Rob Lohman January 17th, 2002 10:24 AM


It might be wise to invest into good lighting if
you are gonna shoot PAL in a NTSC country.

Testing might be in order before you buy.
And some settings on the camera might
remove the problem.

It could be that a lamps power cycle might
be the cause, this is easily checked with
outdoor footage (without any lamps)...

The only way to view 16: 9 footage correct
while playing is in a NLE system or encoding
to mpeg2 aware 16:9 and using a DVD software/
hardware player I believe.

Good luck!

katelins January 17th, 2002 09:22 PM

Hey there, as I continue to read around there does appear to be a problem with shooting under fluorescent lights using a PAL camcorder, or at least its not unheard of. I can see it happening vice versa as Aaron notes as well and I will have to look into lighting eventually too, as Rob suggests. When are you going to purchase your PAL XL1s ANewXLUser? I hope you'll do so soon so you can report more for those who are also considering a PAL camcorder in an NTSC country. Are you planning on transferring to film one day?

Steve Kim January 17th, 2002 10:53 PM

Getting PAL XL1s
I wouldn't take my video under the florescent light anyway.

As Rob suggested, I will consider a good lighting system for the indoor video.

Finding a good object to shoot and getting a good light source for it are my major objectives.

XL1 performed very differently under good, mediocre, or bad light.

Without the good understanding of lighting, I can not make a
reasonably good looking video with XL1.

If anyone knows good books for lighting, pleae let me know.

I will get my own PAL XL1S quite soon.

And I will definitely post my experience with it here.

I was a semi-professional photographer a while ago and
am becoming very enthusiastic about the videography recently.

I have a dream of making a video good enough to copy to film someday.

Thomas Berg Petersen March 12th, 2002 02:00 PM

Recording NTSC VHS or DVS using PAL
Hi everyone,
I will, like many before me, soon invest in a XL1S PAL. I understand that there can be light problems due to the different electric conditions here in the US 60 Hz (I believe) vs. Europe's 50 Hz.

My question is more pratical, I quess.

What kind of gear do you PAL users have when you want to record a US NTSC VHS tape?

And how about DVD's. Can you burn DVD with PAL edited footage using a US DVD burner e.g. Mac's G4 superdrive or will I run into the same VHS format problems (NTSC/PAL)?

My last question is about DV decks. I am not so sure what it is. I guess it is some kind of DV VCR so you can transfer our footage to your NLE without using your XL1S as a VCR.
Does the DV deck also contain a VHS VCR?


Rob Lohman March 13th, 2002 05:21 AM

I can answer some of your issues since I am a PAL user
(in a PAL country though!). Most equipment sold here these
days are multi system (especially widescreen TV's and SVHS
video recorders). They don't care much about what kind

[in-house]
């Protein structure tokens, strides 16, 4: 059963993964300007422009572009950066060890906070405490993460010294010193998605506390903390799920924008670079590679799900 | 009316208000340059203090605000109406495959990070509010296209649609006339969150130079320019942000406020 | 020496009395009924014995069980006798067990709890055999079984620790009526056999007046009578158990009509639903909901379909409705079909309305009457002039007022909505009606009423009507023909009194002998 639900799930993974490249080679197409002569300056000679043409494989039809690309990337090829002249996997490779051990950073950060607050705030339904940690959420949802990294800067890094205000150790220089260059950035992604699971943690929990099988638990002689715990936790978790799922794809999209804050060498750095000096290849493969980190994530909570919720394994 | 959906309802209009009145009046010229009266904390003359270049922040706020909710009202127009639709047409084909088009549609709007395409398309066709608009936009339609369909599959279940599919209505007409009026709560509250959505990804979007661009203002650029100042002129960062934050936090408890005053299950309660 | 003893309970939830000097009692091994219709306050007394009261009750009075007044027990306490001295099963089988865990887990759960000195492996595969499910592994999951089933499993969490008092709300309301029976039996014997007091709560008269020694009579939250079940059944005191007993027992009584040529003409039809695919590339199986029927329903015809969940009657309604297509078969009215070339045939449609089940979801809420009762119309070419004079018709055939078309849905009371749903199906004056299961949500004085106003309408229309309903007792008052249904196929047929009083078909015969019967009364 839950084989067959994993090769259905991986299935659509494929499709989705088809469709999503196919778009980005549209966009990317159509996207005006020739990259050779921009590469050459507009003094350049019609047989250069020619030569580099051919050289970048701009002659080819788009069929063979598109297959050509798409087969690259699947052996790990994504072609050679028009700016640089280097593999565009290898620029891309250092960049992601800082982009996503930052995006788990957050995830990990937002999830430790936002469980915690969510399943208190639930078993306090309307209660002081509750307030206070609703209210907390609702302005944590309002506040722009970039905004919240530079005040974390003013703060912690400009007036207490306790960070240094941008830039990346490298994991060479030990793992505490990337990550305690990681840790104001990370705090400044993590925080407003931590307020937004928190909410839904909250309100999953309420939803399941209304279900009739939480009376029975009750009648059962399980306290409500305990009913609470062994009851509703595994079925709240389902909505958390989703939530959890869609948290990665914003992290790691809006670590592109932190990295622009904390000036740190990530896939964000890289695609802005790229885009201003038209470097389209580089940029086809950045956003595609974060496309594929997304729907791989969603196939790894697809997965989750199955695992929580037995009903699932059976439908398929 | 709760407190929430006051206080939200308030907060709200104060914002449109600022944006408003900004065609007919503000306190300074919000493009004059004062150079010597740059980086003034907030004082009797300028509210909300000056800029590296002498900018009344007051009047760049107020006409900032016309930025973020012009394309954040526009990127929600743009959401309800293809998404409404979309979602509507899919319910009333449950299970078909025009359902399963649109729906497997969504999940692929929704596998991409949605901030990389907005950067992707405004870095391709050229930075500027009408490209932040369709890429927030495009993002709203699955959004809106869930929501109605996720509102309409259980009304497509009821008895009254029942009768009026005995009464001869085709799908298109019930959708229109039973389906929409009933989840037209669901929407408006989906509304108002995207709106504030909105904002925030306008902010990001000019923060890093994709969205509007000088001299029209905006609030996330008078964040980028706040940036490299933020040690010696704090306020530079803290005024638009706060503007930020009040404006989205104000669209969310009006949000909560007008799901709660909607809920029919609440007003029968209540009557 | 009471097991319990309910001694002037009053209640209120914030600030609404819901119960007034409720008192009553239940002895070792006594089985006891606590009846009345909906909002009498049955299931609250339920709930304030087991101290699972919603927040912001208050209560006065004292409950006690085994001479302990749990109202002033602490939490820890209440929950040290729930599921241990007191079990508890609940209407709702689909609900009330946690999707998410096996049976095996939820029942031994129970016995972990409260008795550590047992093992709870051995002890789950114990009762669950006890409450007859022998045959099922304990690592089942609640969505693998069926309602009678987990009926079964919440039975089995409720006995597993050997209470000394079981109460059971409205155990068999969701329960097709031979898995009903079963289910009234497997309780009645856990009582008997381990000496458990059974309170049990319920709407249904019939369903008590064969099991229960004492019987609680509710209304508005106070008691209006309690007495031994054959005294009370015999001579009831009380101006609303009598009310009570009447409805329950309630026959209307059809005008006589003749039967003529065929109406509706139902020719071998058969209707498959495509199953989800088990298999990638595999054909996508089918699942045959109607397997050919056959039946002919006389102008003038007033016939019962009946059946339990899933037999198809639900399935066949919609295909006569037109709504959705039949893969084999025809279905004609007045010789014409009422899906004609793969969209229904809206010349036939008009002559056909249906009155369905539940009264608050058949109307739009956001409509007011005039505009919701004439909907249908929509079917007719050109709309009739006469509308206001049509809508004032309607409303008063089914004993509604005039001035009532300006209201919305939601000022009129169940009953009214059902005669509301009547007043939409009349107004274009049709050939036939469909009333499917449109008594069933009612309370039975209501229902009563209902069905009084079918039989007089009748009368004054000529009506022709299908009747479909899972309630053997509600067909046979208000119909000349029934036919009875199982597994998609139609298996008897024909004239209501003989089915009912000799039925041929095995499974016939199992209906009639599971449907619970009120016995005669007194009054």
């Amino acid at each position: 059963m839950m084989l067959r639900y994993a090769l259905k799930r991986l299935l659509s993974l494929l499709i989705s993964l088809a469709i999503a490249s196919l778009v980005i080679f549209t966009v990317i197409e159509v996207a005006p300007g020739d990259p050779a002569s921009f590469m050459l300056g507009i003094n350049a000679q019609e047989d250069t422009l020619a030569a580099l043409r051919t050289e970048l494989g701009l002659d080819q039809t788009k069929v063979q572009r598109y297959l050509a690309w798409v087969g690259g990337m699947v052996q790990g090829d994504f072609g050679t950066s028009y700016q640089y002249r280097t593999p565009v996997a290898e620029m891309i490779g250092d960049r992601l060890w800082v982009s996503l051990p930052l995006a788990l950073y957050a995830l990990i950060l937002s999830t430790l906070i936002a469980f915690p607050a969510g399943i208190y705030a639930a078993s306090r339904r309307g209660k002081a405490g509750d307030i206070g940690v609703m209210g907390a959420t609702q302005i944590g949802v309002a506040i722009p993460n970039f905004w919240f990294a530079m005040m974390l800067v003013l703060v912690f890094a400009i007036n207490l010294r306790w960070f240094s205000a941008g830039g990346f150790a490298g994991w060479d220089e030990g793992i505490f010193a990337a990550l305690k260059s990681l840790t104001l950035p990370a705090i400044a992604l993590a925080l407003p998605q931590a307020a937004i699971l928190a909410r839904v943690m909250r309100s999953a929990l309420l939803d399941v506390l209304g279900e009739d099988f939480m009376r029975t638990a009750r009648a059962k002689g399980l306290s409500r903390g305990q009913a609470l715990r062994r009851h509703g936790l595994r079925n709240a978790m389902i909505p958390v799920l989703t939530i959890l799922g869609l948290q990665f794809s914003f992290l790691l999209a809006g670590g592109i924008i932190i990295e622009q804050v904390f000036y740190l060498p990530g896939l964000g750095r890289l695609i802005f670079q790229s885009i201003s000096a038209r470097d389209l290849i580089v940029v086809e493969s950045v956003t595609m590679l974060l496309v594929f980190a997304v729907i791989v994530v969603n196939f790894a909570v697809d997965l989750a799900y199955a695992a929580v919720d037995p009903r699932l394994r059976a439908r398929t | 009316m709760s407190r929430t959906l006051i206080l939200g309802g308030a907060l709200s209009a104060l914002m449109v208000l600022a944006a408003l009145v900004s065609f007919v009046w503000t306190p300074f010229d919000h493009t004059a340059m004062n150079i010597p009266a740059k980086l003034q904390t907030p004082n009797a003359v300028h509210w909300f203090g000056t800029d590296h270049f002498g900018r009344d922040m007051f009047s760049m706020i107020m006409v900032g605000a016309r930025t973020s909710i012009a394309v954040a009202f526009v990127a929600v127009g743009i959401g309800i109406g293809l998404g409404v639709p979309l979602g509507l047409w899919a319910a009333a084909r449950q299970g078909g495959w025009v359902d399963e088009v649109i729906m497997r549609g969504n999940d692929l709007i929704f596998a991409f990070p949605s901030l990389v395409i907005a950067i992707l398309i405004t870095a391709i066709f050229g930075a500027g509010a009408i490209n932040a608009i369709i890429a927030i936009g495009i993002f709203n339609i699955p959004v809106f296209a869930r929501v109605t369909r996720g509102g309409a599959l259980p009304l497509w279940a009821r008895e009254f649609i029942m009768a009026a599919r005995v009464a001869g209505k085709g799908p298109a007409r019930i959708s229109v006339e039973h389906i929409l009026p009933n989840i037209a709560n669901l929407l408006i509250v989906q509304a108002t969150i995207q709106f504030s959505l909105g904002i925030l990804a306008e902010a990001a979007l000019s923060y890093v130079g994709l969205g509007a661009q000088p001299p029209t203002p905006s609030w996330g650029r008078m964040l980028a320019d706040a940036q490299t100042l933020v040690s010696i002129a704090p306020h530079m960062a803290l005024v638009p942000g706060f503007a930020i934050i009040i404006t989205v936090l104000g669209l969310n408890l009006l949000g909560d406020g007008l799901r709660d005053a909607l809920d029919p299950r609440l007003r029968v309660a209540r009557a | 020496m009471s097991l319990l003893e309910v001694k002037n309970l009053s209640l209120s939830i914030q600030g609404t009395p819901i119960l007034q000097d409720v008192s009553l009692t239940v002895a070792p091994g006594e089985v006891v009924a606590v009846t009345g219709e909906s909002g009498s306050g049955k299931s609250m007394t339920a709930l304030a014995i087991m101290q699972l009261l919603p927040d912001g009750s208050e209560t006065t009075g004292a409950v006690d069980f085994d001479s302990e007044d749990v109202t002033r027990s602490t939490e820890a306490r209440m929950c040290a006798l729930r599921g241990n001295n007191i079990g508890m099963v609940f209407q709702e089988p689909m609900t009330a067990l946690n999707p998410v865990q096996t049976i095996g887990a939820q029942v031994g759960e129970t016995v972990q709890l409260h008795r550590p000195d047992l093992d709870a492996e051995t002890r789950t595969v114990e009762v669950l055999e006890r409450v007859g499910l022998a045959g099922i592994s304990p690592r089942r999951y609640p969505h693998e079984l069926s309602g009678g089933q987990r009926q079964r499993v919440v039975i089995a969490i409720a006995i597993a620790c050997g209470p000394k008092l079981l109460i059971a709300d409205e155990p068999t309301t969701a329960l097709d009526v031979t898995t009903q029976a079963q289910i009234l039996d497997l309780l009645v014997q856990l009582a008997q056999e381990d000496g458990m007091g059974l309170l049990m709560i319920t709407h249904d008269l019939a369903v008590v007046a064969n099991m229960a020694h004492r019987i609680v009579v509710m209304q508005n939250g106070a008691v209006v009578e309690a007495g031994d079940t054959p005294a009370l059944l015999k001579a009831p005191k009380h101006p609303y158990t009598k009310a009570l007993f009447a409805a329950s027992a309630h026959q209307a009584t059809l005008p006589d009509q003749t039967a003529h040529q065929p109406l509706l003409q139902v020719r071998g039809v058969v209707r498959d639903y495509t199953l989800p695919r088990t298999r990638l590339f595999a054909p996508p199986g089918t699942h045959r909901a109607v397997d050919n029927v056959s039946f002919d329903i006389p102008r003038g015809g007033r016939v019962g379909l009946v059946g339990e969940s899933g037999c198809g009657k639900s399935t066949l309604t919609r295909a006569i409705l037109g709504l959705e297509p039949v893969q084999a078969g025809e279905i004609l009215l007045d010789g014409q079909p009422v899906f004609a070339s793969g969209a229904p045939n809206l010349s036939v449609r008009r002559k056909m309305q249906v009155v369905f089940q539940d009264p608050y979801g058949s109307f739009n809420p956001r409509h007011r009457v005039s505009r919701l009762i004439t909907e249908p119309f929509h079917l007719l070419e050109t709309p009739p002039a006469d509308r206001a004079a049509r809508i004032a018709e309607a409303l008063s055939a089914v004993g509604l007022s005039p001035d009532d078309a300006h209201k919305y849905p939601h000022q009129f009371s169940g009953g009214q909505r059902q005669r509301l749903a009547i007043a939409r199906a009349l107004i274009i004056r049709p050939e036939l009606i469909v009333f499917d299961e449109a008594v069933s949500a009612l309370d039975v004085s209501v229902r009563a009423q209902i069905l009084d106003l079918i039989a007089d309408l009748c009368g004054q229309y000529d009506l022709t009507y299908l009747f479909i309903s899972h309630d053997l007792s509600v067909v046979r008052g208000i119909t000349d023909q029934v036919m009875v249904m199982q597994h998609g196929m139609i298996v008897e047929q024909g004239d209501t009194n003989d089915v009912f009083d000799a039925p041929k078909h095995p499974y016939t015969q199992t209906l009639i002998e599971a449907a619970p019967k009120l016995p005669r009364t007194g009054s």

of signal you put in them. My analog capture card accepts
both NTSC and PAL too. I do not own a DV deck (besides my
XL1S camera) so I cannot comment on that. We are used
to having multi system stuff here so that we can play (allmost)
anything. Handy!

Now for your DVD question. I believe a DVD can also hold
24 FPS progressive material (although I'm not 100% sure
about this, I need to check this out further) which most
DVDs authored in the US use. If you shoot in PAL (25 FPS)
you can just encode it as it where 24 FPS. You only need
to stretch the audio a bit. You will NOT notice this speed
difference, they do it here all the time. Then you only need
to conform to a NTSC resolution of 720x480 instead of
720x576 which perhaps might be done through letterboxing
and/or (good) resampling? I've not tried this myself, but you
can try it out even if you do not own a camera yet. Just create
some PAL Resolution footage in premiere or after effects
(titles or effects for example) and apply the different
techniques. See how it works out.

Converting from 25 FPS to true NTSC 29.97 FPS will be a
problem according to many people.

I hope this has helped some or brought some new ideas
for you...

Good luck!

Adrian Douglas March 14th, 2002 12:03 AM

Conversion from PAL to NTSC isn't a problem, it can be costly though. Most good post houses should be able to do it, but I have heard of prices up to US$400/min.

There are various applications that will do the job, it just depends on the quality you want. For home/friends etc, apps like Motion Perfect will do the conversion, but for broadcast you'll have to get it done professionally.

Bill Ravens March 14th, 2002 08:28 AM

Hey, there are people who pay extra money to get that flicker. It's called "the film look".....<LOL>

Jay Henderson June 24th, 2002 05:52 PM

you can transfer pal footage to ntsc on your desktop editing system. there are other discussions of this elsewhere on the site. try the search function.

Seun Osewa December 25th, 2006 01:30 PM

Try the Virtualdub temporal smoother at a strength of 8-10.